“I want him to see that I’m celebrating this,” she said, “but at the same time I’m parenting it.”
“I’ve watched him,” she added, “because he does take it seriously. There comes with this some adult-sized pressures. Ninety thousand pressures that weren’t there a week ago.”
Since we spoke, Joey has followed through on an aggressive upload schedule. He posted four videos, each of which has a few thousand views, over the holiday break.
Joey is a redhead, just like his favorite YouTuber, Shane Dawson. Up until three weeks ago, Joey would probably tell you he was going to be a Major League Baseball player when he grew up.
But the vlog, too, was serious, even when it was a month old with a handful of subscribers. Like any good YouTube personality, Joey starts each of his videos with the same phrase: “Yo, what’s going on you guys. It is Joey here,” addressed directly into the camera, as if Joey is talking to each viewer individually.
If you watch YouTube a lot, you can see right away that Joey knows what he’s doing. His on-camera personality is happy, fearless and professional. His video thumbnails are eye-catching; his titles are in the correct vernacular of the online content creator: “KID RAGES ABOUT DODGERS LOSING WORLD SERIES!!”; “I TRIED TO WORK OUT FOR THE FIRST TIME!! *kinda failed*”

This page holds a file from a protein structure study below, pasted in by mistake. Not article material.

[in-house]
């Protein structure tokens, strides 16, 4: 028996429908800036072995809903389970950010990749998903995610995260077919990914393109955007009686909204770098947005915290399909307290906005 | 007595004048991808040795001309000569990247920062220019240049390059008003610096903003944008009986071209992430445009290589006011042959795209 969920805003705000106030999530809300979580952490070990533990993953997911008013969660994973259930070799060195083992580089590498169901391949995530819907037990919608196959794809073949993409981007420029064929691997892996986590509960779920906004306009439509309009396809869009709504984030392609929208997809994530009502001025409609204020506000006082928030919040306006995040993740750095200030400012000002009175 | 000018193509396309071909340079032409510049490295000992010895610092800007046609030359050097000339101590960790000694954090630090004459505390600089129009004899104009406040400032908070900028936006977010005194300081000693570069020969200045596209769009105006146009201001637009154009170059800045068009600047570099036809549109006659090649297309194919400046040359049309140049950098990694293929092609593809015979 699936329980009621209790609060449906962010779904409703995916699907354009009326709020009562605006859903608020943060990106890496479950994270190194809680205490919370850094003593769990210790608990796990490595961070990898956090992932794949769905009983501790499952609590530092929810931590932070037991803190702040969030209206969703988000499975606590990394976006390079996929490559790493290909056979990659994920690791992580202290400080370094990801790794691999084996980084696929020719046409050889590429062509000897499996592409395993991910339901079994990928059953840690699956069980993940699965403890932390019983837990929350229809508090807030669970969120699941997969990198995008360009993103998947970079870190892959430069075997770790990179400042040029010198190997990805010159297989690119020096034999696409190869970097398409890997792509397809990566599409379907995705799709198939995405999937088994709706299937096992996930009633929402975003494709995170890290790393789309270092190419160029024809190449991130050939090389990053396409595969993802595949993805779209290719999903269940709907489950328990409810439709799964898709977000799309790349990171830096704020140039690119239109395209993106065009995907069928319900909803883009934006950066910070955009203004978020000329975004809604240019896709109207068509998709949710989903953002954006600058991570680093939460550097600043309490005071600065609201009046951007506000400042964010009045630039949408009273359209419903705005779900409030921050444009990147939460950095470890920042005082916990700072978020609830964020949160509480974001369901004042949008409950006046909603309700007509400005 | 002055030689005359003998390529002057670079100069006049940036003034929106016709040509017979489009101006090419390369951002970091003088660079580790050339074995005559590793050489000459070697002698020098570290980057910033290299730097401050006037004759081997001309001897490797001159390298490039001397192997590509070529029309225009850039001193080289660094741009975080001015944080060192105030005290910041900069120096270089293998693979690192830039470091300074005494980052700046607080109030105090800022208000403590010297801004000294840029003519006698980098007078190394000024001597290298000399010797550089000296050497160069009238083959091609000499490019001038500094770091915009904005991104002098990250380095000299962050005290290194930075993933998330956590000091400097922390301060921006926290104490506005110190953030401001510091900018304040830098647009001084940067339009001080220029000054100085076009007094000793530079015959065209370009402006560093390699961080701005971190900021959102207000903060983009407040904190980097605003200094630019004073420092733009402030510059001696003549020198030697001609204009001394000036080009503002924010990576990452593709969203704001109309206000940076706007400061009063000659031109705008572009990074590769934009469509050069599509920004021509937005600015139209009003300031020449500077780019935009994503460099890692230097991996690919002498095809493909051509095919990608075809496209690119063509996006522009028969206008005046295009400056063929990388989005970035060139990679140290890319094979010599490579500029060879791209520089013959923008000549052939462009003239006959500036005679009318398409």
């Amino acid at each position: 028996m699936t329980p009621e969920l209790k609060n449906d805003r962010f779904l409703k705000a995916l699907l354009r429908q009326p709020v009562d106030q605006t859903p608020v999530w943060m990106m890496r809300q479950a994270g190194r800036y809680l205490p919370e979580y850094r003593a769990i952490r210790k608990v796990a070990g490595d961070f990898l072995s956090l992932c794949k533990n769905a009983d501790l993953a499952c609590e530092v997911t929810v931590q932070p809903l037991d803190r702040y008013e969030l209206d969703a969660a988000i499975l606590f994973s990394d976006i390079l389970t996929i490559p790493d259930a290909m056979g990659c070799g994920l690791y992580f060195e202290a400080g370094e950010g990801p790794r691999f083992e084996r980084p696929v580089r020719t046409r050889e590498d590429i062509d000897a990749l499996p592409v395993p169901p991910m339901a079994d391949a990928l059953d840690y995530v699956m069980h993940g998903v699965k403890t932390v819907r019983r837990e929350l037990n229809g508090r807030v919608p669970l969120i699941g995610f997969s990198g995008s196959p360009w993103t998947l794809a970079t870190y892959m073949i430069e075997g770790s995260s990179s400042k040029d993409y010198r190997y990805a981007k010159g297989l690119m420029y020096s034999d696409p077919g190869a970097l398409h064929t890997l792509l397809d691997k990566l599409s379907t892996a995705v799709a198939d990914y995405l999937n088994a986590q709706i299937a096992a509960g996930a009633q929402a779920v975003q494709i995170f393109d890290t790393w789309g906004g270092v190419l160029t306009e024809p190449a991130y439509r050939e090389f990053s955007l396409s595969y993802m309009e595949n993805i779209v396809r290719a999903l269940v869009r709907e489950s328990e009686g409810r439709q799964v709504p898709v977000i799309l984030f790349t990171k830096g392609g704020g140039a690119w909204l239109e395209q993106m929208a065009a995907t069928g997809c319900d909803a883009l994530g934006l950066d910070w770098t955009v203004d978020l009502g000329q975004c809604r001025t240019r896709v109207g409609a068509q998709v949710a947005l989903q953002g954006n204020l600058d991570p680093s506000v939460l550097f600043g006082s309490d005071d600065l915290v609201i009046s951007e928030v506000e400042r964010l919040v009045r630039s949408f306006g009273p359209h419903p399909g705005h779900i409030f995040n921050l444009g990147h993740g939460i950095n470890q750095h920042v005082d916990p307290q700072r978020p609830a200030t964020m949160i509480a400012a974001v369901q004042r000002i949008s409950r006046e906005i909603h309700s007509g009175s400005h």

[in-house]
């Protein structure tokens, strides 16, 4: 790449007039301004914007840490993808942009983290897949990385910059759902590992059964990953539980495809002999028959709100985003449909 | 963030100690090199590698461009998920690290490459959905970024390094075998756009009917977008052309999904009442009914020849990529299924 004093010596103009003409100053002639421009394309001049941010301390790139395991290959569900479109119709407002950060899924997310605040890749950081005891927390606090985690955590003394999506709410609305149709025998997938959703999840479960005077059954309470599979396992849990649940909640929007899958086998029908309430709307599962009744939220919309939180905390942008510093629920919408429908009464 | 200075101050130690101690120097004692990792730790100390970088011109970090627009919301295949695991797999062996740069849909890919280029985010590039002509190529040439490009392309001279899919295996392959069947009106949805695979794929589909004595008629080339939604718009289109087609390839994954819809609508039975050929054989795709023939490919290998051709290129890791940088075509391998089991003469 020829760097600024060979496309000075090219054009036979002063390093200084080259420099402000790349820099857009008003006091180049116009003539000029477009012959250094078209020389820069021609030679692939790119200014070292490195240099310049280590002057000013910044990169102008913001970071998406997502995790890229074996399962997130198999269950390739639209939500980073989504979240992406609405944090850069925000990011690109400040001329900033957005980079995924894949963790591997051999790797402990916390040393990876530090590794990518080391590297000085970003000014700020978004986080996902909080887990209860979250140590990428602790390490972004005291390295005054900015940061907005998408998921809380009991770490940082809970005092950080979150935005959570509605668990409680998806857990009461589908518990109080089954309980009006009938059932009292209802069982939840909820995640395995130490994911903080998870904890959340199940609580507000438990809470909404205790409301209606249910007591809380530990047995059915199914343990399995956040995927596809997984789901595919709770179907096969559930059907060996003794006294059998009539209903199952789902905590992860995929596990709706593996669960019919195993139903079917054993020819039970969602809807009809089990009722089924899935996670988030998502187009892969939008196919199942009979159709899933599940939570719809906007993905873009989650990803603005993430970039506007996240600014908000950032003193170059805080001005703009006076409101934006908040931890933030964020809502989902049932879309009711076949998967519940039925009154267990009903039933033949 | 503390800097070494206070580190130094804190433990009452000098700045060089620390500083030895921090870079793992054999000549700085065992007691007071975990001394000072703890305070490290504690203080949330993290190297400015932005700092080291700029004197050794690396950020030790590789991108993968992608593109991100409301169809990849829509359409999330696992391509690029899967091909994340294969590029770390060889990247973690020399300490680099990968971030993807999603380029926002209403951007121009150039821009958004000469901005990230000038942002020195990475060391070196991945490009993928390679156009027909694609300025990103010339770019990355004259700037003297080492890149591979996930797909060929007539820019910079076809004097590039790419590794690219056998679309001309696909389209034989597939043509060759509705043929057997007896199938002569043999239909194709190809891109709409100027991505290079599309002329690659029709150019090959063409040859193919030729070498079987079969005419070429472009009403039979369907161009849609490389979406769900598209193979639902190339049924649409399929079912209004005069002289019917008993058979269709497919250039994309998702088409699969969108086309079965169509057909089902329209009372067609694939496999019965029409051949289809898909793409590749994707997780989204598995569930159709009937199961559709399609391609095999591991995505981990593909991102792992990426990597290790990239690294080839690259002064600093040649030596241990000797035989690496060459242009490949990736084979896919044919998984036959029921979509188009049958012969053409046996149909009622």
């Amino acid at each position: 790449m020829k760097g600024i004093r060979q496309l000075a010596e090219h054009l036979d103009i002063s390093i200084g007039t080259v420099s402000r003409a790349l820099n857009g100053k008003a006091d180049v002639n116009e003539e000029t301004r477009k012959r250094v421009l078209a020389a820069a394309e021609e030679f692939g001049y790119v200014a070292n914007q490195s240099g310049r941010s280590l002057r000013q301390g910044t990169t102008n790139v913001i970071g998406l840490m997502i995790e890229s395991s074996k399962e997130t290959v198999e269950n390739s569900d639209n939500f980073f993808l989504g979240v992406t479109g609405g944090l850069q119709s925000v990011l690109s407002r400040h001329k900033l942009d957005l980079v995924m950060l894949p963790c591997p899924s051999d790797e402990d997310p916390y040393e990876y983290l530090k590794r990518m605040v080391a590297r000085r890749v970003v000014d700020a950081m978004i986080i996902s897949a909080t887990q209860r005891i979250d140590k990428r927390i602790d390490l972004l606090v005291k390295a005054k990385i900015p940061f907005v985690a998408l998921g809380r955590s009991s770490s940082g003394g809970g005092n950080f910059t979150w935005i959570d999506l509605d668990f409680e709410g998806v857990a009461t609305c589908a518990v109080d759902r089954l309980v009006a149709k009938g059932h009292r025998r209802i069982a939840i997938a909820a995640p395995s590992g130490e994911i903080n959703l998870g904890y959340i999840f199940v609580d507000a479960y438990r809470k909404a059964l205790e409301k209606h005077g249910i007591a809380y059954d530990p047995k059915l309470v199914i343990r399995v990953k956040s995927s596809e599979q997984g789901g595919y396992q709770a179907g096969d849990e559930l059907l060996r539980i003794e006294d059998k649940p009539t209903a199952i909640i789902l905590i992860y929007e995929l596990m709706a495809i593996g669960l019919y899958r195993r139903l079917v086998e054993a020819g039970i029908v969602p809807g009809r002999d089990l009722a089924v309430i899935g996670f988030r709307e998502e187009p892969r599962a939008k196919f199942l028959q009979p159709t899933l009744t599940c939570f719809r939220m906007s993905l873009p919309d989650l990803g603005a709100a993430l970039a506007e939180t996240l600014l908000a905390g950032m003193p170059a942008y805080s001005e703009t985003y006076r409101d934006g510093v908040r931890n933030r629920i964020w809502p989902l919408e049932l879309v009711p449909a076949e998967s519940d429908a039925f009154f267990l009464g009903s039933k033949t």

In other words, Joey is a natural. He got interested in being on camera when he was 6 — although, he says, he didn’t know what a “vlog” was until he was 7.
“I just loved being on camera,” Joey told me. “I felt like every single time I had the camera, it felt like we were a match.” By the time he was 12, his parents felt Joey was old enough to start his own YouTube channel.
Although Joey has always taken the channel seriously, “it was just for fun,” Yuri said. “Nobody knew that it was going to turn into something this big, this fast.”
The first wave of viral YouTube stars — people such as Marbles, or Philip DeFranco, or PewDiePie — are now in or approaching their 30s. Behind them is a second generation of viral celebrities who learned how to weaponize the Internet into an unstoppable eyeball factory. Jake and Logan Paul, two brothers with separate channels, primarily run vlogs about, well, having a successful vlog. They each have more than 10 million subscribers, and armies of young fans who, often, are even younger than Joey.
Like Joey, the kids growing up watching YouTube and following personalities on Instagram and Snapchat increasingly see social media stardom as a career path. For them, virality isn’t just something that gets you on Ellen DeGeneres’s show; it’s a tool.
The particular way in which Joey gained his audience may be unusual, but the conversations he and his parents have with each other about how to handle the channel day-to-day are less so. Joey is not allowed to use bad language in his videos, no matter what the other viral 12-year-olds are up to. There are rules about the content he can make, too.
“I have to continue to parent,” Cary said. “I have to say, We are not going to stay up all night to worry about your channel.”